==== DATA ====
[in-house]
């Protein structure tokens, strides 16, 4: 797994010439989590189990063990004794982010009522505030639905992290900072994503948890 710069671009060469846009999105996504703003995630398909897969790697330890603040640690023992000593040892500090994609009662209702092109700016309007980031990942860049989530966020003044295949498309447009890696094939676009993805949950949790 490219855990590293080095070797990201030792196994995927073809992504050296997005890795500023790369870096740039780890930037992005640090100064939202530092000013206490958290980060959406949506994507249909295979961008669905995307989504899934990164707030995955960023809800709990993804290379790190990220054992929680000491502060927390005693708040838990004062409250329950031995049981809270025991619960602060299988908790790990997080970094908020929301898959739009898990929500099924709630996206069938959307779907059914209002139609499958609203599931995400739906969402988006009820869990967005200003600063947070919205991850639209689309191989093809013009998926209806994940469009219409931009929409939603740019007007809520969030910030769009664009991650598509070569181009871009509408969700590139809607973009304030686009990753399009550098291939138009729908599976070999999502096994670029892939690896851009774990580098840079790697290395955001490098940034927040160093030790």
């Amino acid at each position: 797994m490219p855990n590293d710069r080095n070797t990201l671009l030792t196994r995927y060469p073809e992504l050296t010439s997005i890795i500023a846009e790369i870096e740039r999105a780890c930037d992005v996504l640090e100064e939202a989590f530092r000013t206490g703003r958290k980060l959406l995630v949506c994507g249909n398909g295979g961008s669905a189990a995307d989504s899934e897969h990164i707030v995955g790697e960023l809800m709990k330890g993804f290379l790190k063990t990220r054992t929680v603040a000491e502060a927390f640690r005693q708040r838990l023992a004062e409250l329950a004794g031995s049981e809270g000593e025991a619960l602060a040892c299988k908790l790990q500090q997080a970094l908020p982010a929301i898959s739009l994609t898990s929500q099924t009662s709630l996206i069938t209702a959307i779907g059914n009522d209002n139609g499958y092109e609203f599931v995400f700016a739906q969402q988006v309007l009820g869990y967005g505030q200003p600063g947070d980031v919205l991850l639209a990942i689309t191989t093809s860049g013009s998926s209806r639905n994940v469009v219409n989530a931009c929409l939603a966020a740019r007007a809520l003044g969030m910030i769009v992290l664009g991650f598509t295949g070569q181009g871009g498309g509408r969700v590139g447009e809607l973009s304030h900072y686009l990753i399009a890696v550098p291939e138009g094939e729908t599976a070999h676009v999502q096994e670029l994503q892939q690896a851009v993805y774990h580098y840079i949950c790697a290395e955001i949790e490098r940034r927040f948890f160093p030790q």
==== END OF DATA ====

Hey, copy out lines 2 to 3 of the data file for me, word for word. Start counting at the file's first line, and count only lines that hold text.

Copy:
């Protein structure tokens, strides 16, 4: 797994010439989590189990063990004794982010009522505030639905992290900072994503948890 710069671009060469846009999105996504703003995630398909897969790697330890603040640690023992000593040892500090994609009662209702092109700016309007980031990942860049989530966020003044295949498309447009890696094939676009993805949950949790 490219855990590293080095070797990201030792196994995927073809992504050296997005890795500023790369870096740039780890930037992005640090100064939202530092000013206490958290980060959406949506994507249909295979961008669905995307989504899934990164707030995955960023809800709990993804290379790190990220054992929680000491502060927390005693708040838990004062409250329950031995049981809270025991619960602060299988908790790990997080970094908020929301898959739009898990929500099924709630996206069938959307779907059914209002139609499958609203599931995400739906969402988006009820869990967005200003600063947070919205991850639209689309191989093809013009998926209806994940469009219409931009929409939603740019007007809520969030910030769009664009991650598509070569181009871009509408969700590139809607973009304030686009990753399009550098291939138009729908599976070999999502096994670029892939690896851009774990580098840079790697290395955001490098940034927040160093030790």
């Amino acid at each position: 797994m490219p855990n590293d710069r080095n070797t990201l671009l030792t196994r995927y060469p073809e992504l050296t010439s997005i890795i500023a846009e790369i870096e740039r999105a780890c930037d992005v996504l640090e100064e939202a989590f530092r000013t206490g703003r958290k980060l959406l995630v949506c994507g249909n398909g295979g961008s669905a189990a995307d989504s899934e897969h990164i707030v995955g790697e960023l809800m709990k330890g993804f290379l790190k063990t990220r054992t929680v603040a000491e502060a927390f640690r005693q708040r838990l023992a004062e409250l329950a004794g031995s049981e809270g000593e025991a619960l602060a040892c299988k908790l790990q500090q997080a970094l908020p982010a929301i898959s739009l994609t898990s929500q099924t009662s709630l996206i069938t209702a959307i779907g059914n009522d209002n139609g499958y092109e609203f599931v995400f700016a739906q969402q988006v309007l009820g869990y967005g505030q200003p600063g947070d980031v919205l991850l639209a990942i689309t191989t093809s860049g013009s998926s209806r639905n994940v469009v219409n989530a931009c929409l939603a966020a740019r007007a809520l003044g969030m910030i769009v992290l664009g991650f598509t295949g070569q181009g871009g498309g509408r969700v590139g447009e809607l973009s304030h900072y686009l990753i399009a890696v550098p291939e138009g094939e729908t599976a070999h676009v999502q096994e670029l994503q892939q690896a851009v993805y774990h580098y840079i949950c790697a290395e955001i949790e490098r940034r927040f948890f160093p030790q």